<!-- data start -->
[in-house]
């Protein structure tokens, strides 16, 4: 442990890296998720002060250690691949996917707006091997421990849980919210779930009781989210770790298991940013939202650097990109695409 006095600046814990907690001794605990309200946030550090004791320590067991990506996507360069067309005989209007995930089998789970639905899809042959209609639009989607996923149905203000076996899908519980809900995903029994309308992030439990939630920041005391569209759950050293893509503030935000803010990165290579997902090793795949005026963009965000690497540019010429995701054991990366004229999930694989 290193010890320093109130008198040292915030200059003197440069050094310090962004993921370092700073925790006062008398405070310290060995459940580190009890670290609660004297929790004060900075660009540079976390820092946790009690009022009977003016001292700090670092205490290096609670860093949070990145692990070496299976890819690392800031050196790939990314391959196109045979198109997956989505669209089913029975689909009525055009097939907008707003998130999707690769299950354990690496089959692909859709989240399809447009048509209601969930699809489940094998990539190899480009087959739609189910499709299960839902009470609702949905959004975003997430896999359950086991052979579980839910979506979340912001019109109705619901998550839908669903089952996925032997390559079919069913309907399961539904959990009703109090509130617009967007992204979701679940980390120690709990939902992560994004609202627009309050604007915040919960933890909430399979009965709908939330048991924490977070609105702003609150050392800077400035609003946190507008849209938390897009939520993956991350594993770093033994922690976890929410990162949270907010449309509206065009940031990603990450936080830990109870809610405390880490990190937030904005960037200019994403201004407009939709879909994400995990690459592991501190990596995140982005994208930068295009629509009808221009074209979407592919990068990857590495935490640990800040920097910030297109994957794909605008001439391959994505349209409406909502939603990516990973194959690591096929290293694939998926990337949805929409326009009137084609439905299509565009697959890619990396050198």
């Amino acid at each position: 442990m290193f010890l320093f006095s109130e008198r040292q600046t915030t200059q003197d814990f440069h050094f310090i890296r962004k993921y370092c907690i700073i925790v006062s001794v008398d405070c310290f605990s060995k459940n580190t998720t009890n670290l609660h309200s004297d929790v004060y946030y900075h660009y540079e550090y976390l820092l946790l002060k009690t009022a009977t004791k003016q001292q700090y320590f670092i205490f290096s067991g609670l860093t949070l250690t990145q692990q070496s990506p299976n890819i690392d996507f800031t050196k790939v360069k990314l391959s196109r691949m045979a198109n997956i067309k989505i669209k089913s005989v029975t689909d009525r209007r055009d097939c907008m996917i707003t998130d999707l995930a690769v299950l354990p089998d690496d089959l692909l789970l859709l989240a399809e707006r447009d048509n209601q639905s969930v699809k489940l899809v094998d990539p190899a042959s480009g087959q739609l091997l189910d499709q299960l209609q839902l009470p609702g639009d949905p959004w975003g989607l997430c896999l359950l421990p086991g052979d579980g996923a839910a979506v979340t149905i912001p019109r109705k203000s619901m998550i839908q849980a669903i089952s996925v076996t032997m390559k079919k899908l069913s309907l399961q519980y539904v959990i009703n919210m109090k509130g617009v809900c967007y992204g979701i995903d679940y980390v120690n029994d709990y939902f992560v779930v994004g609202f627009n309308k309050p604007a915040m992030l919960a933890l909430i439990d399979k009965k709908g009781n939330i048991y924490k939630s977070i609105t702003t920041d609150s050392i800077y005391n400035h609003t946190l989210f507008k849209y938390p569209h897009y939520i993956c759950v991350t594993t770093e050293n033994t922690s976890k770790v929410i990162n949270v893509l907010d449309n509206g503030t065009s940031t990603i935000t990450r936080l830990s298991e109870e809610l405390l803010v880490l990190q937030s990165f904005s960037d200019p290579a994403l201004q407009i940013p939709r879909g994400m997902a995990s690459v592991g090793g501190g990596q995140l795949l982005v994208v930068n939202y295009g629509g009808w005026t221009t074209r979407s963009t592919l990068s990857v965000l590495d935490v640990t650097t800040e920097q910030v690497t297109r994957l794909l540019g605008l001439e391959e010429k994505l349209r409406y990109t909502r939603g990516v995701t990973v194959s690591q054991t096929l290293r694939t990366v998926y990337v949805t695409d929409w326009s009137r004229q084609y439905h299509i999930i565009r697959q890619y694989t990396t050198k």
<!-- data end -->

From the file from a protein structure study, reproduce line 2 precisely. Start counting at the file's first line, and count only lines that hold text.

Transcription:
């Protein structure tokens, strides 16, 4: 442990890296998720002060250690691949996917707006091997421990849980919210779930009781989210770790298991940013939202650097990109695409 006095600046814990907690001794605990309200946030550090004791320590067991990506996507360069067309005989209007995930089998789970639905899809042959209609639009989607996923149905203000076996899908519980809900995903029994309308992030439990939630920041005391569209759950050293893509503030935000803010990165290579997902090793795949005026963009965000690497540019010429995701054991990366004229999930694989 290193010890320093109130008198040292915030200059003197440069050094310090962004993921370092700073925790006062008398405070310290060995459940580190009890670290609660004297929790004060900075660009540079976390820092946790009690009022009977003016001292700090670092205490290096609670860093949070990145692990070496299976890819690392800031050196790939990314391959196109045979198109997956989505669209089913029975689909009525055009097939907008707003998130999707690769299950354990690496089959692909859709989240399809447009048509209601969930699809489940094998990539190899480009087959739609189910499709299960839902009470609702949905959004975003997430896999359950086991052979579980839910979506979340912001019109109705619901998550839908669903089952996925032997390559079919069913309907399961539904959990009703109090509130617009967007992204979701679940980390120690709990939902992560994004609202627009309050604007915040919960933890909430399979009965709908939330048991924490977070609105702003609150050392800077400035609003946190507008849209938390897009939520993956991350594993770093033994922690976890929410990162949270907010449309509206065009940031990603990450936080830990109870809610405390880490990190937030904005960037200019994403201004407009939709879909994400995990690459592991501190990596995140982005994208930068295009629509009808221009074209979407592919990068990857590495935490640990800040920097910030297109994957794909605008001439391959994505349209409406909502939603990516990973194959690591096929290293694939998926990337949805929409326009009137084609439905299509565009697959890619990396050198």